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Call Center Metrics: Inbound Call Center Metrics

A loyal customer base is a dream of any business across any industry. Businesses are working hard to sustain or increase their customer base every day. When it comes to loyalty, 96% of customers say customer service plays a vital role. To make their customers’ journey more flexible and better, businesses are building personalized communication solutions.

Another source says 68% of customers think that service representative is one of the keys to a positive service experience. By monitoring the performance of the support team, a business can maintain the level of service experience it is delivering. However, if you try to make so many measurement sheets, at one point it will become hard for you to keep track of all the sheets. So to help you out, we came up with metrics that can ease this monitoring for you. You can call it Call Center Metrics.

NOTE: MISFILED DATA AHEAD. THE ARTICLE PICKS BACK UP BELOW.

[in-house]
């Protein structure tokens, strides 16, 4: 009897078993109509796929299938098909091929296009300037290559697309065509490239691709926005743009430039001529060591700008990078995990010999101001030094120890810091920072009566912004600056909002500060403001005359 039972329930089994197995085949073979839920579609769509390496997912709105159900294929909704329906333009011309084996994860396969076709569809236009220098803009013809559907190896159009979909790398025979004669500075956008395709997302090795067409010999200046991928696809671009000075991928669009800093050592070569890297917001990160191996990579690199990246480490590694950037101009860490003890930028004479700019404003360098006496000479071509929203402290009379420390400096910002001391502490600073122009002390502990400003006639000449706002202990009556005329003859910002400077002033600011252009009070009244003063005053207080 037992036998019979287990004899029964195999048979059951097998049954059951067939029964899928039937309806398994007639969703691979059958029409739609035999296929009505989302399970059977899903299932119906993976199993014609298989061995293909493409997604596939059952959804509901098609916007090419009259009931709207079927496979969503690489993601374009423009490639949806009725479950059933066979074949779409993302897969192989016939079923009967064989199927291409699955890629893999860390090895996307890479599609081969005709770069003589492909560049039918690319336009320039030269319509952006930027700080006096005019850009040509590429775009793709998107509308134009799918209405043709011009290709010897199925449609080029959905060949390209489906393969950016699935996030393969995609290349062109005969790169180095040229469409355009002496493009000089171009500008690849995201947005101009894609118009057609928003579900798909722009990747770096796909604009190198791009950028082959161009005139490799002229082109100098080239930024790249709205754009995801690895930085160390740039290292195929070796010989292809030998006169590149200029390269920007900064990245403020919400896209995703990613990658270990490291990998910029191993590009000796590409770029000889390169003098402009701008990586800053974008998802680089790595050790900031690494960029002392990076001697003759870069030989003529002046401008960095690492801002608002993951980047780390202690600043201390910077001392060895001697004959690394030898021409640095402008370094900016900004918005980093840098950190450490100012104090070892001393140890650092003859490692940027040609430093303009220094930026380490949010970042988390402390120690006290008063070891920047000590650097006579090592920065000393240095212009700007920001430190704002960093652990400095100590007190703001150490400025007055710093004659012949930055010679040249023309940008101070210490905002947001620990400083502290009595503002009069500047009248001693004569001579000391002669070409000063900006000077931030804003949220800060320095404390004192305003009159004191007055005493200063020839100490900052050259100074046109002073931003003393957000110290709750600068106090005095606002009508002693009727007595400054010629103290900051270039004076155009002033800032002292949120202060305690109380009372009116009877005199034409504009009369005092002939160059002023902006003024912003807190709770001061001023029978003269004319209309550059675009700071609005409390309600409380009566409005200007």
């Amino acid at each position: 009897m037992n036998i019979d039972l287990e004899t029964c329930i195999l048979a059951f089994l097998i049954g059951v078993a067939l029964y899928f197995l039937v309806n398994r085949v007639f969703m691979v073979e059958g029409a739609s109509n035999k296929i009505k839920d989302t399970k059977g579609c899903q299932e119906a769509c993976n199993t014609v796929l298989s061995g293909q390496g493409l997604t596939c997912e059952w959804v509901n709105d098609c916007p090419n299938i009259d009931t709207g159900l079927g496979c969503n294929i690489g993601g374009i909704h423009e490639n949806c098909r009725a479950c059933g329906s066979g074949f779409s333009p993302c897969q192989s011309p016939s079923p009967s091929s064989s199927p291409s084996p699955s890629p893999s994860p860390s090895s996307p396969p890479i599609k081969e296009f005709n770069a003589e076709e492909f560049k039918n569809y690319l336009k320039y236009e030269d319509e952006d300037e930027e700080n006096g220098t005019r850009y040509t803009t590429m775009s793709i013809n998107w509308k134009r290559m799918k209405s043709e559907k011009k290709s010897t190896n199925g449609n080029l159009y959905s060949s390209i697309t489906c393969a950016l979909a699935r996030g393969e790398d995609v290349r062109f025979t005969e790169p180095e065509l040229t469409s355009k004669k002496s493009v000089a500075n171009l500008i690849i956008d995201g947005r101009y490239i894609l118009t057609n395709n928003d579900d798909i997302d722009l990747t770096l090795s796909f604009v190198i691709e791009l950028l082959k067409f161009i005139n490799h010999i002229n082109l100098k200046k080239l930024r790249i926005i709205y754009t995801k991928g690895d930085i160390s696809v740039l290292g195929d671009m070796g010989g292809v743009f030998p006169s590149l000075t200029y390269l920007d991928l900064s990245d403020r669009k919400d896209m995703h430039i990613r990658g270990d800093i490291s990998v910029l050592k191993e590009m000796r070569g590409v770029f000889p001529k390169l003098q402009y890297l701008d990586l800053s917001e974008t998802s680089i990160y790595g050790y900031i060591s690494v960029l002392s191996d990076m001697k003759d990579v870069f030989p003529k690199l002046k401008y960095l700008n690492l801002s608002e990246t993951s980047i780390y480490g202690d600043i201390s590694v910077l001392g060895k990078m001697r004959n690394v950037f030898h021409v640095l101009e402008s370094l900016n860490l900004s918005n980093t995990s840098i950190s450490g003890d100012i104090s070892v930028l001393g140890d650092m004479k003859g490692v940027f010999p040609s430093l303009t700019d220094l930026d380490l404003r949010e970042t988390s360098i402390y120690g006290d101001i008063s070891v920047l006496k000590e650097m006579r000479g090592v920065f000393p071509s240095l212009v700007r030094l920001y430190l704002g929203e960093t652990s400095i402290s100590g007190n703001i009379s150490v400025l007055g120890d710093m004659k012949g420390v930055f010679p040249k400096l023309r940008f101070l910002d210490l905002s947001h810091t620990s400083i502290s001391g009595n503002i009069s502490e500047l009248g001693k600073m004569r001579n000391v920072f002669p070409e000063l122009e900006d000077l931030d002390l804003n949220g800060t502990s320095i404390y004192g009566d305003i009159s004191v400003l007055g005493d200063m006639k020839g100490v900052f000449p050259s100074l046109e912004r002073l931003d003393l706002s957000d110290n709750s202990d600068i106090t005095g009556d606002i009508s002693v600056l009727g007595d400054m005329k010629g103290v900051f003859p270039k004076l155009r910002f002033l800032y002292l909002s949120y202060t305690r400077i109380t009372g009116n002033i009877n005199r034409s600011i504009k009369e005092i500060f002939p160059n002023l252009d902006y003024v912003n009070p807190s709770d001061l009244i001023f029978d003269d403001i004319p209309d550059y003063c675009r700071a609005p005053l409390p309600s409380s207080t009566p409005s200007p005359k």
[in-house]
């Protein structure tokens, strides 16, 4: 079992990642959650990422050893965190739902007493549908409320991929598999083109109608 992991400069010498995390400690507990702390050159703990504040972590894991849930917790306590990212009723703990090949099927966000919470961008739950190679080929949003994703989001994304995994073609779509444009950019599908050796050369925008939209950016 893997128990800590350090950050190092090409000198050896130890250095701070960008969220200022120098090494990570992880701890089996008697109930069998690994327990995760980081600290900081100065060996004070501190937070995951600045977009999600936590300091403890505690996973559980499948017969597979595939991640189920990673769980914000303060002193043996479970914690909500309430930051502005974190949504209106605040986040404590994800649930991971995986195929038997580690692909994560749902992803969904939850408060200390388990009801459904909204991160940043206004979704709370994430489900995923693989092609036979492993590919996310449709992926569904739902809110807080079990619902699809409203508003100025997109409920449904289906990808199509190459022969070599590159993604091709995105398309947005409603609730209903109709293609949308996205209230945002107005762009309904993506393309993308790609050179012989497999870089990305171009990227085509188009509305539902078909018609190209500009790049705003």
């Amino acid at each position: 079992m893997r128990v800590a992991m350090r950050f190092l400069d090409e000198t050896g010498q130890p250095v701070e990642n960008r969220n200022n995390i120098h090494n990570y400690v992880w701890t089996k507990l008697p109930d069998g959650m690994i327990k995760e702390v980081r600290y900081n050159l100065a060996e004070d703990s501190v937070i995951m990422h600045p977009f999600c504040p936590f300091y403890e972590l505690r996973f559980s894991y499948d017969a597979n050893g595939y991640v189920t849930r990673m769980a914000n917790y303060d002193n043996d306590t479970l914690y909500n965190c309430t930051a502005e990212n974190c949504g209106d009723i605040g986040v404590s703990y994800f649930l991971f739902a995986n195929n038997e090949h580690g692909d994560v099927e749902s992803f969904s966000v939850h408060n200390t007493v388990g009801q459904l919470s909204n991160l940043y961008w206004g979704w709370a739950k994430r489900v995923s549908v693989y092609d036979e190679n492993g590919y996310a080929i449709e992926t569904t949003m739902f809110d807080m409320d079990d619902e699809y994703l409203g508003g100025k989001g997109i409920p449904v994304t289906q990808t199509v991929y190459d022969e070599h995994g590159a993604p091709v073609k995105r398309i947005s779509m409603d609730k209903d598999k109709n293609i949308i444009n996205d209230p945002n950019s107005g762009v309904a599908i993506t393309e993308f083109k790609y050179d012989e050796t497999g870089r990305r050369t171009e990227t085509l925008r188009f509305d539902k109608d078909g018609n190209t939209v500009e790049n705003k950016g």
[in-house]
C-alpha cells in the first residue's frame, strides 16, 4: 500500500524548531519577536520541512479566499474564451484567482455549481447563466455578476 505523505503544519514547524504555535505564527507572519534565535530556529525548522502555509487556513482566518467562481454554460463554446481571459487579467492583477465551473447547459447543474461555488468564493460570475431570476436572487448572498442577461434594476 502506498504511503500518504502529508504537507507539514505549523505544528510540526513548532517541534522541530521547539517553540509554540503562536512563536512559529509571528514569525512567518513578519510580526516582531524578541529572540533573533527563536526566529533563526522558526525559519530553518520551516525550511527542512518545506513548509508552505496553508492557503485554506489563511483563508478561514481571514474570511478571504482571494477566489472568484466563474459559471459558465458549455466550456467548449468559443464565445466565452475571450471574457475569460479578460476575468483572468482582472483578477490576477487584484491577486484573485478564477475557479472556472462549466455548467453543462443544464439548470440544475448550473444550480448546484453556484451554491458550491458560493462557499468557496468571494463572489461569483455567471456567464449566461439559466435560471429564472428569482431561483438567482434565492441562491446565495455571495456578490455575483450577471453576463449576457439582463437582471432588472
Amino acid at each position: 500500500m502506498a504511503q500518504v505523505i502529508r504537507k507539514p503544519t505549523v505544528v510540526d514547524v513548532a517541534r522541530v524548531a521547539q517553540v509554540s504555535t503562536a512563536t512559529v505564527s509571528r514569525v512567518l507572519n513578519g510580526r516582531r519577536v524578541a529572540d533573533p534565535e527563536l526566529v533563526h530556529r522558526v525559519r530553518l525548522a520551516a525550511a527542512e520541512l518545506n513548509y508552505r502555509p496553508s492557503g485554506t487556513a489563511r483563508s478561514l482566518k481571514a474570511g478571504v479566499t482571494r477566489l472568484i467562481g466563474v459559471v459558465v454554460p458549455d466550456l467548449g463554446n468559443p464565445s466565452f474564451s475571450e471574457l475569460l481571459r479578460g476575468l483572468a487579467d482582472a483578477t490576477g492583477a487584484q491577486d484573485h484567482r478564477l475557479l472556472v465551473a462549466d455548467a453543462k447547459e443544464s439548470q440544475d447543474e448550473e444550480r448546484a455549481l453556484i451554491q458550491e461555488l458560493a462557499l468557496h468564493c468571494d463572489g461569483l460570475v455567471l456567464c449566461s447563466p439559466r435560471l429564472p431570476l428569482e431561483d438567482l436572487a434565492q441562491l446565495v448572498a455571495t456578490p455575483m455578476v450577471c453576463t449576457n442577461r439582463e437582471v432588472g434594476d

What is Call Center Metrics?


A call center metrics is a bunch of parameters that a business uses to track and measure the performance of its agents and call center. There are different levels on which one can measure performance, like agent level, team level, and company level. But the question that arises here is, what are the key points that one needs to consider. Well, these key points are called KPIs, Key Performance Indicators. These are used by managers to track the performance of their agents. There are some common KPIs that include First Call Response, Average Customer waiting time, and abandon rate.

In this article, we are going to cover Inbound Call Center Metrics first. In order to maintain the performance, you should keep track of these on a regular basis.

 

Inbound Call Center Metrics:


KPIs of Inbound Call Center Metrics:

Average Customer Waiting Time or First Response Time (FRT): (Total customer waiting time)/ (total number of inquiries)

First Call Resolution (FCR): (Total Calls resolved in the first attempt)/ (Total number of first calls)

Average Call Abandonment Rate: [(Number of calls placed - Numbers of calls handled)/ (Numbers of Calls Placed)]*100

Average Handle Time: (Total talk Time + Total Hold Time + Total Wrap Time)/ Numbers of Call Handled

Repeat Call Rate: Numbers of Repeated Calls/ Total Numbers of Calls

Call Center Occupancy Rate: Handle Time (Talk Time + After Call Work TIme)/ Time Signed into Queue